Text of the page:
Edinburgh wedding photographer – reflections of New York

An Edinburgh wedding photographer at yet another destination wedding? Well, if you’ve looked at the pictures first, you may be thinking that it was one of those weddings that I’m not allowed to show in any media of any kind, nor mention any names (of which I’ve had a few this year.) And I’m not going to tell you any more!
Suffice to say I have just returned from a few days in the Greatest City in the World (after Edinburgh) where I managed to spend some time with my friend Peggy. I haven’t been in NYC for 15 years so there was plenty for us to see and do and Peggy, a long term resident, was an excellent guide.
Photographically, I have a problem with the city. Almost every view is one I have seen before, whether on TV or in the cinema and I wanted to remember something different.
A piece of advice from a friend came to mind – “Always remember to look up,” they’d said, because with such tall buildings the view of the sky is always varied and interesting. And while looking up, I discovered that those tall buildings reflected other buildings (thanks to modern architect’s predeliction for glass.) So I started hunting for interesting reflections. The amazing weather helped enormously (22c and blue skies almost the whole time!) and a trip to Central Park to view the Fall Colours added a bit of variety to my project.
Finally I have added one of the final ‘reflection’ pictures I took – of the two of us reflected in the window of a subway carriage.
All in all, a wonderful few days reflecting (see what I did there?) on the wonders of being an Edinburgh Wedding Photographer!

East Lothian wedding photographer

As an East Lothian wedding photographer, it’s not often that I get a Saturday off. But today was one such day and I decided to photograph the chimneys of the local Cockenzie power station being demolished. After a bit of research using Google maps I picked my location – the old Blindwells open cast coal mine. The mine used to supply coal to the power station, but it closed in the 1970, has been reclaimed and is covered in grass.
The power station itself opened in 1967 and for 48 years the chimneys have been a dominant feature on the East Lothian coastline. It was being demolished as it is too polluting, and coal fired power stations are being fazed out across the country.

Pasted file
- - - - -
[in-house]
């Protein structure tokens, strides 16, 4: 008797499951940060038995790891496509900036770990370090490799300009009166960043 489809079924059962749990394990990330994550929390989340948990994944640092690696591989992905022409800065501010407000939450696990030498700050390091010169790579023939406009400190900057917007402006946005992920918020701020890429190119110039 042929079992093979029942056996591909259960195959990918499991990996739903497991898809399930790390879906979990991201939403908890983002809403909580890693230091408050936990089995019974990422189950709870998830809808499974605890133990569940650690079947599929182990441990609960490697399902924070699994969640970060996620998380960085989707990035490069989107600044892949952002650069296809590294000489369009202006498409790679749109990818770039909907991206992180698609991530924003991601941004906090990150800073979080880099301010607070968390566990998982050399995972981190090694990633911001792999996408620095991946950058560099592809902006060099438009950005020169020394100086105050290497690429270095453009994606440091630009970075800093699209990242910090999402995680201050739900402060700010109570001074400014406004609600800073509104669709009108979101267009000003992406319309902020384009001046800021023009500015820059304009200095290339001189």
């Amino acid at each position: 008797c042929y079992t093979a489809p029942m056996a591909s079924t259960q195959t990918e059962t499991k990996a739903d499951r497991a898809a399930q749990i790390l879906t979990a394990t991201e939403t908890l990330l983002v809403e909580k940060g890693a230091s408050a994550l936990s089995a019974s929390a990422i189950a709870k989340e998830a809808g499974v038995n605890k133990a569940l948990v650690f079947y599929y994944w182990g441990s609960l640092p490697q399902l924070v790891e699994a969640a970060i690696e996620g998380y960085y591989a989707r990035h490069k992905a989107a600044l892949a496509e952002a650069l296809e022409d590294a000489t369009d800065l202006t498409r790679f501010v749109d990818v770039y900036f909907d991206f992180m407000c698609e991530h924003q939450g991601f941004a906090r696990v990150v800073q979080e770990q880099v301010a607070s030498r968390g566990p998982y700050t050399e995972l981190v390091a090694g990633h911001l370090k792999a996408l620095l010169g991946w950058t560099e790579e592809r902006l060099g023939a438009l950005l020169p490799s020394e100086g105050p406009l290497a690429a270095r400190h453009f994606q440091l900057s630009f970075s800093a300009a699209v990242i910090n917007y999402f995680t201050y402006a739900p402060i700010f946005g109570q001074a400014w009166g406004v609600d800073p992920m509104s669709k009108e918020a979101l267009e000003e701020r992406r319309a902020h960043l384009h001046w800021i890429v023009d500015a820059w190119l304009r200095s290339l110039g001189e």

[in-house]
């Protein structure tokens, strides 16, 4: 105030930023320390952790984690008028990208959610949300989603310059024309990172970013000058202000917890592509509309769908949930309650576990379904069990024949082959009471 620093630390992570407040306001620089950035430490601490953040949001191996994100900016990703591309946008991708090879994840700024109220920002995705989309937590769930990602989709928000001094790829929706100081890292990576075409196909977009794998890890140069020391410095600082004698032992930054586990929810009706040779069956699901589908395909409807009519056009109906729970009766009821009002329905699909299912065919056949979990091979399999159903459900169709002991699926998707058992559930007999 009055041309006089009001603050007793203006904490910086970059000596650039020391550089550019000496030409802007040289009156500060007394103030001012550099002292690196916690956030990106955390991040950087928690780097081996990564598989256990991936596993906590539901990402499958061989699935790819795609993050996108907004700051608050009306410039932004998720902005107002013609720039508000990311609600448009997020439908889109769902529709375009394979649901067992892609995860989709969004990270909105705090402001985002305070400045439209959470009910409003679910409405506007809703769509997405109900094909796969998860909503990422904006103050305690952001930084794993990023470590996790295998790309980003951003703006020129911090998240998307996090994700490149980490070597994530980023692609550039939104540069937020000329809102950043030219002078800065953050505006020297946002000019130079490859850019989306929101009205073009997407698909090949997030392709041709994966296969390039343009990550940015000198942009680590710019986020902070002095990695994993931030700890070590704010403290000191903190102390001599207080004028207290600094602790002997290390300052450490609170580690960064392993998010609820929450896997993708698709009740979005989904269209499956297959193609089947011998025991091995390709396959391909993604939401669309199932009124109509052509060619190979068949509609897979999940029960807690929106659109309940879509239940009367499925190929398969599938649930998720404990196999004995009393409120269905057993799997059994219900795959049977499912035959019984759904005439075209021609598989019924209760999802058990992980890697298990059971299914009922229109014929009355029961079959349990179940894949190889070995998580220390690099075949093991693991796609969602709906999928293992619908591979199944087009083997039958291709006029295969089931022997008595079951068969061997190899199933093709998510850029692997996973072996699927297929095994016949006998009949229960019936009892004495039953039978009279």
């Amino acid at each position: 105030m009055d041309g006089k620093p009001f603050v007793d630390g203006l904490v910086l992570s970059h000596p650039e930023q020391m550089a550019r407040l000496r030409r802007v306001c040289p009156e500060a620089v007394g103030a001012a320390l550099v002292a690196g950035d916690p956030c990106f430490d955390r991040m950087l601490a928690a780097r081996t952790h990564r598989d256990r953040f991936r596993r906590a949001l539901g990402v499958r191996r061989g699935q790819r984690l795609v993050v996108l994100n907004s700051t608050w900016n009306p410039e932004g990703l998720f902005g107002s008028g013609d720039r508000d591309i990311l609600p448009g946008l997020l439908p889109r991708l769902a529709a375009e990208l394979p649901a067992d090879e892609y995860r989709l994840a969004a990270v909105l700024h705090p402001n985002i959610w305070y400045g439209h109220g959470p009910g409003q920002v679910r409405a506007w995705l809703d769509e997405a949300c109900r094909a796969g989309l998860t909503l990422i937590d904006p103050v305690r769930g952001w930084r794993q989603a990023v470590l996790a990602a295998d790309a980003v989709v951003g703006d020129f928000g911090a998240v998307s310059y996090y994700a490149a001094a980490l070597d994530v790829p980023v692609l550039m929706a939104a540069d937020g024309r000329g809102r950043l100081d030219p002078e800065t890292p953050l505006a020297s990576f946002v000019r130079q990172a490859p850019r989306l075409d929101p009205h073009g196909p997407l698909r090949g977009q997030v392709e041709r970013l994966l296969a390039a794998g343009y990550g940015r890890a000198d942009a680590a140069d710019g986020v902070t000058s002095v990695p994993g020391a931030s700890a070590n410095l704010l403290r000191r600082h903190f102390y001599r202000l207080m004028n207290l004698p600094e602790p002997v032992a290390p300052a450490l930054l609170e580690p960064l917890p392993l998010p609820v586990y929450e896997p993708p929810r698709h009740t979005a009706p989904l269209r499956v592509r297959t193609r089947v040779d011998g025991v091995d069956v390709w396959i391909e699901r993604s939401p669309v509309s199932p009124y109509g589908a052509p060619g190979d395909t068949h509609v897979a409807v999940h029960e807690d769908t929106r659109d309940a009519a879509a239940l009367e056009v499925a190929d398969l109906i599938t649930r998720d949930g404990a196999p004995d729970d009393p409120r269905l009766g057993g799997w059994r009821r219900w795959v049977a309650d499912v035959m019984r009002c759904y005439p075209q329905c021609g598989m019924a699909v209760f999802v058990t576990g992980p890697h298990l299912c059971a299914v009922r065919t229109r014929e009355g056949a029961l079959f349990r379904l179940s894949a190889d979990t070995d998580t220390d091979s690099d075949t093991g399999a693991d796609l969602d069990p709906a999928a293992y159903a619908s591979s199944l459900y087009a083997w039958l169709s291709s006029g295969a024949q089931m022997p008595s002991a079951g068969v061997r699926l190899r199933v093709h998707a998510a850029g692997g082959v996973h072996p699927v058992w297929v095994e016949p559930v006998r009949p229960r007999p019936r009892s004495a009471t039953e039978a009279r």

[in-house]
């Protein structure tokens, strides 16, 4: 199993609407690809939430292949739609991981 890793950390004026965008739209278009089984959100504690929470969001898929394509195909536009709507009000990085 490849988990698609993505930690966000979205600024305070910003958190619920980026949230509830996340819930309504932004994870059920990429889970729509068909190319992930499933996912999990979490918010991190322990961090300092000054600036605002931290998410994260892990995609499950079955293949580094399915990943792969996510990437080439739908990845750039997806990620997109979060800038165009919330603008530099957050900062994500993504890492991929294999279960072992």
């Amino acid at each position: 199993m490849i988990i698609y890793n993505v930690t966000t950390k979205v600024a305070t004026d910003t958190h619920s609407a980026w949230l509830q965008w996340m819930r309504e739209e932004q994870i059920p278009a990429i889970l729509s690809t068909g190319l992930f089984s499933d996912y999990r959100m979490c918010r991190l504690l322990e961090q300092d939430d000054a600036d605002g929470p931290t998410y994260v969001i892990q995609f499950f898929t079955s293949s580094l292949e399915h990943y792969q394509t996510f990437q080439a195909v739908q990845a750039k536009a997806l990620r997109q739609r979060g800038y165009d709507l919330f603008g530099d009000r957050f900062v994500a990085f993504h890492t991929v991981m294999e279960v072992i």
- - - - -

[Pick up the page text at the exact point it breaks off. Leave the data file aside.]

And next week I’ll be back at work as an East Lothian wedding photographer, at a wedding in North Berwick!

A Highlands wedding

The other weekend I photographed a highlands wedding which I can’t write about, or show any photographs from! The couple asked that no photos appear anywhere on the internet, as an increasing number of my clients do nowadays.
However, since my friend Peggy was visiting from Brooklyn, New York, I decided to turn the trip north into a tour of the Highlands, and these are her and my photos. It was, of course, a typically Scottish summer, with no sun and lots of grey cloud, but Peggy seemed to love every moment!
I don’t really do landscapes. To paraphrase Joe McNally, ‘I’ve never seen a good landscape that couldn’t be improved with the inclusion of a person.” In the almost deserted Highlands, that person was Peggy!
We travelled to Lochinver (where the wedding was) via Glen Coe, Loch Ness and Ullapool, and returned via Cromarty, the Cairngorms and Braemar.
And although Peggy was keeping a sharp lookout, she didn’t see the Loch Ness Monster, or a single Haggis on the hills! To make up for the disappointment, on our return I introduced her to my favourite ‘wild’ animal, Freddy.